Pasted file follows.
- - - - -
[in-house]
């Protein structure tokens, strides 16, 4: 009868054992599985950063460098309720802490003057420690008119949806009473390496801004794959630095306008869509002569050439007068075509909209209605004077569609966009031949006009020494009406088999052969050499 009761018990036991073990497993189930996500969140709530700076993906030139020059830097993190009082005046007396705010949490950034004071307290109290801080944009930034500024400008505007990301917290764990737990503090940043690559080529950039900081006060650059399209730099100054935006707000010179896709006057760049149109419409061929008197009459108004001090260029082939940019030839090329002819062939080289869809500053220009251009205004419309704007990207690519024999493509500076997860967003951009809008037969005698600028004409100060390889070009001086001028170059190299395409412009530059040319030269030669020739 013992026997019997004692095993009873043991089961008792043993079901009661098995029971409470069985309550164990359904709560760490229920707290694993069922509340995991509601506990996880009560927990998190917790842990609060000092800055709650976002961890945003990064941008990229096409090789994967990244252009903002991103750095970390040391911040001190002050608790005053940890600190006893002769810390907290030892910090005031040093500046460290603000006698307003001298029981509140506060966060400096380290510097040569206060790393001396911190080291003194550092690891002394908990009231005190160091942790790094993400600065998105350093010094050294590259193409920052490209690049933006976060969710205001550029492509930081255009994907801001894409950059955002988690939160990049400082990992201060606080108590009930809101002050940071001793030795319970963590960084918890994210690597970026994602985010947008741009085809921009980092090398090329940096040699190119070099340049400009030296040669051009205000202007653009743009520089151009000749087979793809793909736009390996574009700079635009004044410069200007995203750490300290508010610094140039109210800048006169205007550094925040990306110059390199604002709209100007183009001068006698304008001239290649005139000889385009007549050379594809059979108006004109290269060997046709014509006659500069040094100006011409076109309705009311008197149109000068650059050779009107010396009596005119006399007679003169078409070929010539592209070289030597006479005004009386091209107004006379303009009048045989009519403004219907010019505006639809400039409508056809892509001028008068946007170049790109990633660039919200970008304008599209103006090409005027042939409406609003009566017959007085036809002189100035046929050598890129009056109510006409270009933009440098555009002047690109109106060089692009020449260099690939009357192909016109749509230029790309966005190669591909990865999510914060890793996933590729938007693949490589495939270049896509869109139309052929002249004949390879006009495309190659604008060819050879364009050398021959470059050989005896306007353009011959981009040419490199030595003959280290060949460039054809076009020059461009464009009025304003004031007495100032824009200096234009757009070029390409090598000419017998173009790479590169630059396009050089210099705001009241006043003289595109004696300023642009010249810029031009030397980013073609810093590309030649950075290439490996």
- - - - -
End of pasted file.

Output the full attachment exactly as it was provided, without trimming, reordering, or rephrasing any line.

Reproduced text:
[in-house]
């Protein structure tokens, strides 16, 4: 009868054992599985950063460098309720802490003057420690008119949806009473390496801004794959630095306008869509002569050439007068075509909209209605004077569609966009031949006009020494009406088999052969050499 009761018990036991073990497993189930996500969140709530700076993906030139020059830097993190009082005046007396705010949490950034004071307290109290801080944009930034500024400008505007990301917290764990737990503090940043690559080529950039900081006060650059399209730099100054935006707000010179896709006057760049149109419409061929008197009459108004001090260029082939940019030839090329002819062939080289869809500053220009251009205004419309704007990207690519024999493509500076997860967003951009809008037969005698600028004409100060390889070009001086001028170059190299395409412009530059040319030269030669020739 013992026997019997004692095993009873043991089961008792043993079901009661098995029971409470069985309550164990359904709560760490229920707290694993069922509340995991509601506990996880009560927990998190917790842990609060000092800055709650976002961890945003990064941008990229096409090789994967990244252009903002991103750095970390040391911040001190002050608790005053940890600190006893002769810390907290030892910090005031040093500046460290603000006698307003001298029981509140506060966060400096380290510097040569206060790393001396911190080291003194550092690891002394908990009231005190160091942790790094993400600065998105350093010094050294590259193409920052490209690049933006976060969710205001550029492509930081255009994907801001894409950059955002988690939160990049400082990992201060606080108590009930809101002050940071001793030795319970963590960084918890994210690597970026994602985010947008741009085809921009980092090398090329940096040699190119070099340049400009030296040669051009205000202007653009743009520089151009000749087979793809793909736009390996574009700079635009004044410069200007995203750490300290508010610094140039109210800048006169205007550094925040990306110059390199604002709209100007183009001068006698304008001239290649005139000889385009007549050379594809059979108006004109290269060997046709014509006659500069040094100006011409076109309705009311008197149109000068650059050779009107010396009596005119006399007679003169078409070929010539592209070289030597006479005004009386091209107004006379303009009048045989009519403004219907010019505006639809400039409508056809892509001028008068946007170049790109990633660039919200970008304008599209103006090409005027042939409406609003009566017959007085036809002189100035046929050598890129009056109510006409270009933009440098555009002047690109109106060089692009020449260099690939009357192909016109749509230029790309966005190669591909990865999510914060890793996933590729938007693949490589495939270049896509869109139309052929002249004949390879006009495309190659604008060819050879364009050398021959470059050989005896306007353009011959981009040419490199030595003959280290060949460039054809076009020059461009464009009025304003004031007495100032824009200096234009757009070029390409090598000419017998173009790479590169630059396009050089210099705001009241006043003289595109004696300023642009010249810029031009030397980013073609810093590309030649950075290439490996």